Don't We Already Know the Answer to this Question

Greg Mankiw writes about a Paul Krugman article on "the public option," a plan in Congress to provide a federal health insurance plan to compete with private plans and "keep them honest"**

It seems to me that [Krugman] leaves out the answer to the key question: Would the public plan have access to taxpayer funds unavailable to private plans?

If the answer is yes, then the public plan would not offer honest competition to private plans. The taxpayer subsidies would tilt the playing field in favor of the public plan. In this case, the whole idea of a public option seems to be a disingenuous route toward a single-payer system, which many on the left favor but recognize is a political nonstarter.

If the answer is no, then the public plan would need to stand on its own financially and, in essence, would be a private nonprofit plan. But then what's the point? If advocates of a public plan want to start a nonprofit company offering health insurance on better terms than existing insurance companies, nothing is stopping them from doing so right now. There is free entry into the market for health insurance. If a public plan without taxpayer support would succeed, so would a nonprofit insurance company. The fundamental viability of the enterprise does not depend on whether the employees are called "nonprofit administrators" or "civil servants."  (via Q&O)

But I think we already know the answer to this question.   If Obama and the Democratic Congress is willing to pour a hundred billion dollars or more down the Chrysler and GM rat holes, they certainly are going to pony up far more to support a program so near and dear to their heart for so many years.

There is simply not some magic, easy to access pool of savings in health care available to government managers that will reduce costs 30% or pay for increases in benefits.  If there were, Medicare should have already captured them.

** This is always hilarious to see, as if health insurers make some kind of inordinate profits.  As shown before, the typical after-tax profit at health care companies and insurers is something like 3-4% of revenues.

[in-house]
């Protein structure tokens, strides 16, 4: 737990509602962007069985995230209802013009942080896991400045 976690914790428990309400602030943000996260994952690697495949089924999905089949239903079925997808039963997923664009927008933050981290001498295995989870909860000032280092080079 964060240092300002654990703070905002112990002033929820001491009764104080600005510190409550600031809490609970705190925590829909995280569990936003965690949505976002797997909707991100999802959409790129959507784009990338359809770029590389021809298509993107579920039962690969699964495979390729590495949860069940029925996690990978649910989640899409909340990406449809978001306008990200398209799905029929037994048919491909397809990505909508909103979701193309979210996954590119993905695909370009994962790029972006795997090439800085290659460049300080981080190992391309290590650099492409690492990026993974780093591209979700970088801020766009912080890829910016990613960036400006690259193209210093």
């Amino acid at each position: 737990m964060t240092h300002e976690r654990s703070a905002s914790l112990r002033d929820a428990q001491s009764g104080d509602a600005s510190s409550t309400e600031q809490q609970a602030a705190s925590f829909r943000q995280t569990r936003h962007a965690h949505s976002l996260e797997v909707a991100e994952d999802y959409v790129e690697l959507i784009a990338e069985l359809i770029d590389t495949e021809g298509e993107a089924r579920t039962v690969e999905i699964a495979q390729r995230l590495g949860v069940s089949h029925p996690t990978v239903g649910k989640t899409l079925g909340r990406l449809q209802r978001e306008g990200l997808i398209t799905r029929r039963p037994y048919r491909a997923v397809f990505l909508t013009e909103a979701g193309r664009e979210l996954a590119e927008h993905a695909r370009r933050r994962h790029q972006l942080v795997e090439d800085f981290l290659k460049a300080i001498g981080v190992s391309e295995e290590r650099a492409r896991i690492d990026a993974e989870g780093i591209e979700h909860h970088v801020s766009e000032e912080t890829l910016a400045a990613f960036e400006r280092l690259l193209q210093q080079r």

• morganovich

    i think a very clear sense of where the administration would like this to go can be gleaned from proposals currently in congress to tax private (employer provided) benefits to fund insurance for those who don't have it. this is even more distortionary than just a subsidy. imagine trying to compete with t a plan that your effective price is taxed to pay for. it's like taxing every ford to subsidize every chevy.

    making insurance more expensive for those who do have it is so anathema to the stated aim of universal coverage that it can only be a trojan horse for single payer.

  • Mesa Econoguy

    What Obamalini, Krugman, et al. are doing is creating a set of conditions which will drive private insurance from the marketplace, effectively making government single-payer the only option.

  • Kalebarkab

    I want to find good pop music. Help me please.

  • SuperMike

    Taxing every Ford to subsidize every Chevy? Inconceivable! Oh wait...

  • spiro

    I find it enlightening to glimpse into the minds of these politicians, celebrities, professors, and journalists -- none of whom have experience in business management and business budgeting.

    I'd like to read Krugman's opinion on the eventual federal bailout of the NYTimes. He may find it favorable at first, but what about 2012, when the Republicans take back the executive office?
    And don't have ANY doubt that the "paper of record" will need a bailout, soon, and that the feds will find it "too big too fail."

  • Dr. T

    "There is simply not some magic, easy to access pool of savings in health care available to government managers that will reduce costs 30% or pay for increases in benefits. If there were, Medicare should have already captured them."

    The Veterans Health Administration should have done so as well, but it did not even though it had a big advantage over Medicare: VA physicians are employees of the government and not private practitioners. Big government does not know how to efficiently manage anything, so VA costs are no lower than private care costs.

  • Raven

    A few points:

    1) I am a Canadian and have had a public insurance system for years. I have always been reasonably satisfied with the system based on the experience I and my relatives have had with the system.

    2) Americans already subsidize private health insurance through the tax system (i.e. health benefits are not taxable benefits and this does count as HUGE tax subsidy).

    3) Private healthcare in the US is incredibly expensive. I work as an independent contractor which means I pay all of my own benefits. My total income tax bill is much less than the income tax + health care premiums paid by US based collegues in a similar situation. For most people with a family health care premiums are indistinguishable from a tax since they have to pay them.